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RELEASE DATE: NOVEMBER 30, 2008



KINSEARCHING

by

Marleta Childs
P. O. Box 6825
LUBBOCK, TX 79493-6825
kinsearching@gmail.com
 

     How do you begin investigating your African-American lineage? How do you proceed beyond the basics? How do you approach the unique challenges presented in African-American family research? What methods can be used to deal with dead ends and pitfalls in pre-Civil War era records? What strategies do you use to make the most of available documents and research time? Answers to these questions and many others can be found in the recent reprint of A GENEALOGIST'S GUIDE TO DISCOVERING YOUR AFRICAN-AMERICAN ANCESTORS by Franklin Carter Smith and Emily Ann Croom.

     First published in 2003, this handbook demonstrates how genealogists can gather and preserve their family's oral and social history, research basic records (the 1870 census, for example), utilize resources specific to African-Americans (the Freedmen's Bureau and Freedman's Bank records, for instance), and use and evaluate county and federal materials. The manual includes techniques for conducting successful research in slavery-era records and identifying your ancestors' slaveholders and their families. A chapter on "special situations" focuses on topics like free blacks before the Civil War, manumission documents, free black registers, tax rolls, urban free blacks, Native American connections, and immigrants who came to the U. S. as free persons from the Caribbean region. Case studies from various states and time periods tell the stories of real families whose lives were recorded in public records that genealogists can explore when tracing their own pedigrees.

     Icons along the sides of the text's paragraphs emphasize various points that the authors wish to make. By enticing the reader's attention, icons such as a magnifying glass, a light bulb, a file cabinet, and an eye alert individuals to research tips, idea generators, case studies, and additional information elsewhere in the text or in the appendices. Written in an easy-to-read and down-to-earth style, A GENEALOGIST'S GUIDE TO DISCOVERING YOUR AFRICAN-AMERICAN ANCESTORS offers useful ideas and sound advice to both beginning and experienced family researchers.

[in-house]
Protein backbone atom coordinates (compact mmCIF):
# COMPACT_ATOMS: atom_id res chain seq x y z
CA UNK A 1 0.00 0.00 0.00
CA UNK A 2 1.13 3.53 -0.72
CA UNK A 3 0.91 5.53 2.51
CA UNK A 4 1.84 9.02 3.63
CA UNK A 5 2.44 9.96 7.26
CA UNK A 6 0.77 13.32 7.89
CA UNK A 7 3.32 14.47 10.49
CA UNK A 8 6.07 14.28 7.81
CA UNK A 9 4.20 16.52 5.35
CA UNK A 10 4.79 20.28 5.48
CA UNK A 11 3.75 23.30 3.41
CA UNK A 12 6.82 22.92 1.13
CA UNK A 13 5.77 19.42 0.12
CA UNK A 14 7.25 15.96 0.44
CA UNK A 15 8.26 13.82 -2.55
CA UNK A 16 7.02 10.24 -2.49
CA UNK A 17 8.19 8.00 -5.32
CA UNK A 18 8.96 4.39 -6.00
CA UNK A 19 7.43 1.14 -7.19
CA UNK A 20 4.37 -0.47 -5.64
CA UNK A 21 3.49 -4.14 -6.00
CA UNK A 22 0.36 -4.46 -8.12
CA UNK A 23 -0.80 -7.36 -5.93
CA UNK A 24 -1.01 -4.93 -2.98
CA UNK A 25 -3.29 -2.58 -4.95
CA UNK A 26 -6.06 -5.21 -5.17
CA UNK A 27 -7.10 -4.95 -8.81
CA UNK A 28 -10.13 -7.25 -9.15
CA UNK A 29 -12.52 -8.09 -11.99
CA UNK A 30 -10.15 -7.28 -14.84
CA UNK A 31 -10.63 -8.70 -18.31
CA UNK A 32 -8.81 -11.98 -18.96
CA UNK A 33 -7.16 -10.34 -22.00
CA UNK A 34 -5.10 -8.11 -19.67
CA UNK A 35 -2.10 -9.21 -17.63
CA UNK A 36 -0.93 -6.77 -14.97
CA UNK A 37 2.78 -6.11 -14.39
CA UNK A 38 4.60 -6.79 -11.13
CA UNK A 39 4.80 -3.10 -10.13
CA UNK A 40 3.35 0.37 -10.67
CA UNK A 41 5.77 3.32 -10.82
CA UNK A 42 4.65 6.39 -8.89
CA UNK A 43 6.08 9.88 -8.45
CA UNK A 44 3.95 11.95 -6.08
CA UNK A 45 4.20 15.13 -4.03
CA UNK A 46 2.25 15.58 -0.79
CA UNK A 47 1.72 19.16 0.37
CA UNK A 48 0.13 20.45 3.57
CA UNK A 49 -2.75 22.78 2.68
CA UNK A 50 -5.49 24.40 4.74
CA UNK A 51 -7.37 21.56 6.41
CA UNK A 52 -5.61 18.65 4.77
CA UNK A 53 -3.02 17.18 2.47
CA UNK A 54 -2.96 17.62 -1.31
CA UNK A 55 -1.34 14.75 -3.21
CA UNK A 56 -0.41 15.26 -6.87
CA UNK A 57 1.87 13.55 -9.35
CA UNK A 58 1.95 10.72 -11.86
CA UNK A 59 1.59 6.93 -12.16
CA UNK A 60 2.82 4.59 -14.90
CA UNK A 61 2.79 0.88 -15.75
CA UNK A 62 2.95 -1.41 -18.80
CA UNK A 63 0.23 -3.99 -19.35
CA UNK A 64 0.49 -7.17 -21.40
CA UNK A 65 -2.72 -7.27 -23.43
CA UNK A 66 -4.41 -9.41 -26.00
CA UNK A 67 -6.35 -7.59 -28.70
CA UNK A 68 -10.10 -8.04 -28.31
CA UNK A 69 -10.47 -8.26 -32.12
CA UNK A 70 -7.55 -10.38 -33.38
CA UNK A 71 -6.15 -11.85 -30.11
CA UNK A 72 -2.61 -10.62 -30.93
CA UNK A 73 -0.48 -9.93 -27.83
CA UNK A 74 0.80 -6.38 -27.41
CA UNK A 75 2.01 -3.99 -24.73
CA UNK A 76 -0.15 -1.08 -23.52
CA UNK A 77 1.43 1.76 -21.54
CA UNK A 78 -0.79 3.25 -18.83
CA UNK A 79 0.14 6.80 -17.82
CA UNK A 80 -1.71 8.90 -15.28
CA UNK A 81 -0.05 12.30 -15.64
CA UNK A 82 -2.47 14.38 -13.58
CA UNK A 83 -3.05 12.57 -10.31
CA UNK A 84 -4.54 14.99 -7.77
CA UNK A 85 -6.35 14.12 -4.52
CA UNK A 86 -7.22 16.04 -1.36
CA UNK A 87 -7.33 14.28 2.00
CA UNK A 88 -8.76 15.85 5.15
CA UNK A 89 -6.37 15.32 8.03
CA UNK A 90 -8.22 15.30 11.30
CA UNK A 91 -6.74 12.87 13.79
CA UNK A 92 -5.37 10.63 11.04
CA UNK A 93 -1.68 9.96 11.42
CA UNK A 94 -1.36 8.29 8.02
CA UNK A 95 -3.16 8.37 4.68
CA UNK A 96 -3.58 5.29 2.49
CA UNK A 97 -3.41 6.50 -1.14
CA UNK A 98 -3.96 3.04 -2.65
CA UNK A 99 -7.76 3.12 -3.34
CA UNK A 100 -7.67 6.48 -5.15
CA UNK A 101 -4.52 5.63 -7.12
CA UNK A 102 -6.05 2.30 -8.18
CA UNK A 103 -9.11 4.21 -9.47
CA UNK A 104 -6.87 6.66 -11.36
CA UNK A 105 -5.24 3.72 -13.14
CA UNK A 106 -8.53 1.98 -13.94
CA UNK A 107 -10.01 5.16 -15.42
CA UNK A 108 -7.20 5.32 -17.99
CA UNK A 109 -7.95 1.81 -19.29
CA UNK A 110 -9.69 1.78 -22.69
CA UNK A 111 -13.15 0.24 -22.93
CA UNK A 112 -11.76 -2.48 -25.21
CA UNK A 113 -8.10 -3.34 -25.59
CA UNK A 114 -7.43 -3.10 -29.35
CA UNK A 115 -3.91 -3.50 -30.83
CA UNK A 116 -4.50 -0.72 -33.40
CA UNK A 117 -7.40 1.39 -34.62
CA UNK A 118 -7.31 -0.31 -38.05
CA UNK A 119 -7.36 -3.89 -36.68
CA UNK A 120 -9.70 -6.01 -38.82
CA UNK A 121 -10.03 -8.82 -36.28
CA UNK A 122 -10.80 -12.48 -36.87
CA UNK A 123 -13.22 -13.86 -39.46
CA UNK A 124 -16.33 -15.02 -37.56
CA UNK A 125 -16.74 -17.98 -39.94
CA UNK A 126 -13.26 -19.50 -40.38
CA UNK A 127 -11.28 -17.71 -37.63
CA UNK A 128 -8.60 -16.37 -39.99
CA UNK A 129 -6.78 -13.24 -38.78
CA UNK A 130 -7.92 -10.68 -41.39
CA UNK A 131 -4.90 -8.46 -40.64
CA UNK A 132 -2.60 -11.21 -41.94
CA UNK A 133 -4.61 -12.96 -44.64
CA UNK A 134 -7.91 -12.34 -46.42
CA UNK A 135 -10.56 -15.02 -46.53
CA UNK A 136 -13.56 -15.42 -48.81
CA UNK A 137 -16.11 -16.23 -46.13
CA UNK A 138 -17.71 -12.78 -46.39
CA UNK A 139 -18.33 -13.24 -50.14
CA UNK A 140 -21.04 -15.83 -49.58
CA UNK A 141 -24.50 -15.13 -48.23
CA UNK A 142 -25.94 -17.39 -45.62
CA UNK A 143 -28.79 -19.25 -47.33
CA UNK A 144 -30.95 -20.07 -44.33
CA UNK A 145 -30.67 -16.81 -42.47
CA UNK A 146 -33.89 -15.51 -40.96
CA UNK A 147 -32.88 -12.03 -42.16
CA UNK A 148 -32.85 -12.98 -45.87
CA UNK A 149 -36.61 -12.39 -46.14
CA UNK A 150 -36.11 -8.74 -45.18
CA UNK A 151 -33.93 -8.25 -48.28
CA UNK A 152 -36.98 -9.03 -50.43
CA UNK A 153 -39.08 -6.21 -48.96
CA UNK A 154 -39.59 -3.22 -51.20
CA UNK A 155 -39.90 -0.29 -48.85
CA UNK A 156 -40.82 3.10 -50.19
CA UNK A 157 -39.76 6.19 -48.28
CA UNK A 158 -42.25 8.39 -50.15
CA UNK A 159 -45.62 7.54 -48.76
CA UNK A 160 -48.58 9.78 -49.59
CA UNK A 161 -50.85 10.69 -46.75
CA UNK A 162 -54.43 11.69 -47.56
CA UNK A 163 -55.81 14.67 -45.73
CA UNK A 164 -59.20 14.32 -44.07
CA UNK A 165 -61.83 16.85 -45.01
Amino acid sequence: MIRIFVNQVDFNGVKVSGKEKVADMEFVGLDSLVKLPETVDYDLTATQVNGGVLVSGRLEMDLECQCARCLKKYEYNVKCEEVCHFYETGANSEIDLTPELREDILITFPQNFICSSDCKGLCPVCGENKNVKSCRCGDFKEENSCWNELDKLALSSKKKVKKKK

The 250-page paperback has an attractive cover and contains an annotated table of contents; a foreword; charts, photographs, and reproductions of documents; five appendices; endnotes; a bibliography; and an index. To the book's price of $34.95, buyers should add the cost for postage and handling charges. For U. S. postal mail, the cost is $5.00 for one book or the first volume of a set and $2.50 for each additional copy or each additional volume of a set; for UPS, the cost is $7.00 for one copy and $2.50 for each additional book. The volume (item order #5455) may be purchased by check, MasterCard, or Visa from Genealogical Publishing Co., Inc., 3600 Clipper Mill Rd., Suite 260, Baltimore, Maryland 21211-1953 (for phone orders, call toll free 1-800-296-6687; fax 1-410-752-8492; website www.genealogical.com).


     Individuals who are researching Jewish lineages may be interested in two articles published recently. "The Mystery of the Crypto-Jews" is on pages 102-103 of the December 2008/January 2009 (Vol. 36, Nos. 11/12) issue of the Santa Fean magazine. Jason Silverman's article pertains to the history of and the controversy about the Crypto-Jews in New Mexico. (For more data about "secret Jews," also see Kinsearching column dated March 5, 2006.)

     Names of many Kansas Jews appear in the Fall 2008 (Vol. 28, No. 4) issue of the Great Plains Quarterly. Jay M. Price's article, "Jewish Community in Wichita, 1920-1970: Save Wagon, New Horses" can be found on pages 293-320. Some of the earlier Jewish surnames are KATZ, GLICKMAN, LEVAND, LEVITT, BEREN, FECHHEIMER, KOHN, WALLENSTEIN, WITROGEN, SPECTER, and MOLK. Surnames of later immigrants include MARCUS, COHEN, MOSES, PINCHUK, and NOVICK. Also mentioned in the article are some Lebanese families, such as FARHA, COHLIMIA, OJILE, and ABLAH, who came to Wichita about the same time as the Jewish families.


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